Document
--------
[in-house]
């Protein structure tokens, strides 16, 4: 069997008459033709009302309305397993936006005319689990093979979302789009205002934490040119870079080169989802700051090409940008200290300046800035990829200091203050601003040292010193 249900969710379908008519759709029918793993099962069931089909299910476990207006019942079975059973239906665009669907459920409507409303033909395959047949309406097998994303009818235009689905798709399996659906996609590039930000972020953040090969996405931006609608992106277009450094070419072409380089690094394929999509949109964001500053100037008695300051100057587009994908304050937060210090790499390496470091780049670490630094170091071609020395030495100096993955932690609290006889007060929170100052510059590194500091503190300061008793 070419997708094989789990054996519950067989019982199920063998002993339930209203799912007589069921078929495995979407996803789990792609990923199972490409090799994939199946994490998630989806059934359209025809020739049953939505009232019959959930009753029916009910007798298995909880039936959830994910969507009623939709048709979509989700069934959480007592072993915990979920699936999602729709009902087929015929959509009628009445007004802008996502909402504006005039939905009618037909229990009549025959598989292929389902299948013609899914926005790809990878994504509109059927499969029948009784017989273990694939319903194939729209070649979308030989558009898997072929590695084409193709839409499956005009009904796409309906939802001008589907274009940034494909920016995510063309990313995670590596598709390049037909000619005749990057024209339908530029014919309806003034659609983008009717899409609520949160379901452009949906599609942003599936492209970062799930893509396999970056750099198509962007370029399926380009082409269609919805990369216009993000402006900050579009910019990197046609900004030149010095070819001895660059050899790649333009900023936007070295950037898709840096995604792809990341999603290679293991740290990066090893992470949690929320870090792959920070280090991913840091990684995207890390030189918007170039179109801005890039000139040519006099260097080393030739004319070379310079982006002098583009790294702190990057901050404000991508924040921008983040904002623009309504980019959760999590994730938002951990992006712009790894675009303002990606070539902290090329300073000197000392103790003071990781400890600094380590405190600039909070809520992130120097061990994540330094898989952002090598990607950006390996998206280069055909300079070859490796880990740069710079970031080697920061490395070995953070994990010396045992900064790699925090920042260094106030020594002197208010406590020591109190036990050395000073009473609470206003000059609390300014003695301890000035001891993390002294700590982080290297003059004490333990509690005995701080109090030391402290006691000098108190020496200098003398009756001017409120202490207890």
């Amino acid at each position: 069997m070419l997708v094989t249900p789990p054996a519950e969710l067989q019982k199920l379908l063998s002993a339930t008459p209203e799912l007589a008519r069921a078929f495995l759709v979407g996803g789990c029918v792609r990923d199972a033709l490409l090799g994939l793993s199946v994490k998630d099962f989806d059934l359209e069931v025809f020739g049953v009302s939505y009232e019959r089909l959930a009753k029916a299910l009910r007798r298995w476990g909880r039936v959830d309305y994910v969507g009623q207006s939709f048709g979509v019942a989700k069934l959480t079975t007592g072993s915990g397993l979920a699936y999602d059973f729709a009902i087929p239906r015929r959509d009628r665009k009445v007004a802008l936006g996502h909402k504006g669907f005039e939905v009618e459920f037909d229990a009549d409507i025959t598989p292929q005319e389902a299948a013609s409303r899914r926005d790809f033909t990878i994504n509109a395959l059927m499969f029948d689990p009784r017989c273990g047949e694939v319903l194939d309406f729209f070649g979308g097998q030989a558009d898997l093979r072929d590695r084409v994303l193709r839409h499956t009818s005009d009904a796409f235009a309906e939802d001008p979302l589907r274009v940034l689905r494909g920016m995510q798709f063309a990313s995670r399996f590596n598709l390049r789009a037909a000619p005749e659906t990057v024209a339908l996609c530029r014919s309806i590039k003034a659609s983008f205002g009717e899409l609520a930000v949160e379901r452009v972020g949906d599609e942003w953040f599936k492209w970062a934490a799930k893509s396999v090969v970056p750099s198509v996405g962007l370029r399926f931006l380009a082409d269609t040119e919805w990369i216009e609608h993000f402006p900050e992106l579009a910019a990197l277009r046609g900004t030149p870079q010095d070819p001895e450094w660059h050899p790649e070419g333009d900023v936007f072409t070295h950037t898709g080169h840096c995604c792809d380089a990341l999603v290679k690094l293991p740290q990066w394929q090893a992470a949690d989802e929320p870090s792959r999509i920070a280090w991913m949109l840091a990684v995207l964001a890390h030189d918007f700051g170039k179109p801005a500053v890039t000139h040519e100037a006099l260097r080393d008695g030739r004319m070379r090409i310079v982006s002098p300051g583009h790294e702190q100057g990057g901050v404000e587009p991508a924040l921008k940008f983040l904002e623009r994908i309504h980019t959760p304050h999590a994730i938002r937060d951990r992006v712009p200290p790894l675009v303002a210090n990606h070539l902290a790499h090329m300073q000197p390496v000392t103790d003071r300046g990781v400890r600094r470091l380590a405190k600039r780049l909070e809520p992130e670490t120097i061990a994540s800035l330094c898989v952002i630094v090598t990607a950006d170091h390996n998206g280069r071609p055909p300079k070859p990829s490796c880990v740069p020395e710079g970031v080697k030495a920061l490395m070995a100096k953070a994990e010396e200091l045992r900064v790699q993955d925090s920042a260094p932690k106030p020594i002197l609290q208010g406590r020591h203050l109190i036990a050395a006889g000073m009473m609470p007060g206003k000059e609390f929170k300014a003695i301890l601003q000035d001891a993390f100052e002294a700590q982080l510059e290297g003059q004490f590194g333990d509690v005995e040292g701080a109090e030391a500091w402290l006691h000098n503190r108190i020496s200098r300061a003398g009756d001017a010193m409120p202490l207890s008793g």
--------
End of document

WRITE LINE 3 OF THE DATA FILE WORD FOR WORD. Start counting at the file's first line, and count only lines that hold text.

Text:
């Amino acid at each position: 069997m070419l997708v094989t249900p789990p054996a519950e969710l067989q019982k199920l379908l063998s002993a339930t008459p209203e799912l007589a008519r069921a078929f495995l759709v979407g996803g789990c029918v792609r990923d199972a033709l490409l090799g994939l793993s199946v994490k998630d099962f989806d059934l359209e069931v025809f020739g049953v009302s939505y009232e019959r089909l959930a009753k029916a299910l009910r007798r298995w476990g909880r039936v959830d309305y994910v969507g009623q207006s939709f048709g979509v019942a989700k069934l959480t079975t007592g072993s915990g397993l979920a699936y999602d059973f729709a009902i087929p239906r015929r959509d009628r665009k009445v007004a802008l936006g996502h909402k504006g669907f005039e939905v009618e459920f037909d229990a009549d409507i025959t598989p292929q005319e389902a299948a013609s409303r899914r926005d790809f033909t990878i994504n509109a395959l059927m499969f029948d689990p009784r017989c273990g047949e694939v319903l194939d309406f729209f070649g979308g097998q030989a558009d898997l093979r072929d590695r084409v994303l193709r839409h499956t009818s005009d009904a796409f235009a309906e939802d001008p979302l589907r274009v940034l689905r494909g920016m995510q798709f063309a990313s995670r399996f590596n598709l390049r789009a037909a000619p005749e659906t990057v024209a339908l996609c530029r014919s309806i590039k003034a659609s983008f205002g009717e899409l609520a930000v949160e379901r452009v972020g949906d599609e942003w953040f599936k492209w970062a934490a799930k893509s396999v090969v970056p750099s198509v996405g962007l370029r399926f931006l380009a082409d269609t040119e919805w990369i216009e609608h993000f402006p900050e992106l579009a910019a990197l277009r046609g900004t030149p870079q010095d070819p001895e450094w660059h050899p790649e070419g333009d900023v936007f072409t070295h950037t898709g080169h840096c995604c792809d380089a990341l999603v290679k690094l293991p740290q990066w394929q090893a992470a949690d989802e929320p870090s792959r999509i920070a280090w991913m949109l840091a990684v995207l964001a890390h030189d918007f700051g170039k179109p801005a500053v890039t000139h040519e100037a006099l260097r080393d008695g030739r004319m070379r090409i310079v982006s002098p300051g583009h790294e702190q100057g990057g901050v404000e587009p991508a924040l921008k940008f983040l904002e623009r994908i309504h980019t959760p304050h999590a994730i938002r937060d951990r992006v712009p200290p790894l675009v303002a210090n990606h070539l902290a790499h090329m300073q000197p390496v000392t103790d003071r300046g990781v400890r600094r470091l380590a405190k600039r780049l909070e809520p992130e670490t120097i061990a994540s800035l330094c898989v952002i630094v090598t990607a950006d170091h390996n998206g280069r071609p055909p300079k070859p990829s490796c880990v740069p020395e710079g970031v080697k030495a920061l490395m070995a100096k953070a994990e010396e200091l045992r900064v790699q993955d925090s920042a260094p932690k106030p020594i002197l609290q208010g406590r020591h203050l109190i036990a050395a006889g000073m009473m609470p007060g206003k000059e609390f929170k300014a003695i301890l601003q000035d001891a993390f100052e002294a700590q982080l510059e290297g003059q004490f590194g333990d509690v005995e040292g701080a109090e030391a500091w402290l006691h000098n503190r108190i020496s200098r300061a003398g009756d001017a010193m409120p202490l207890s008793g």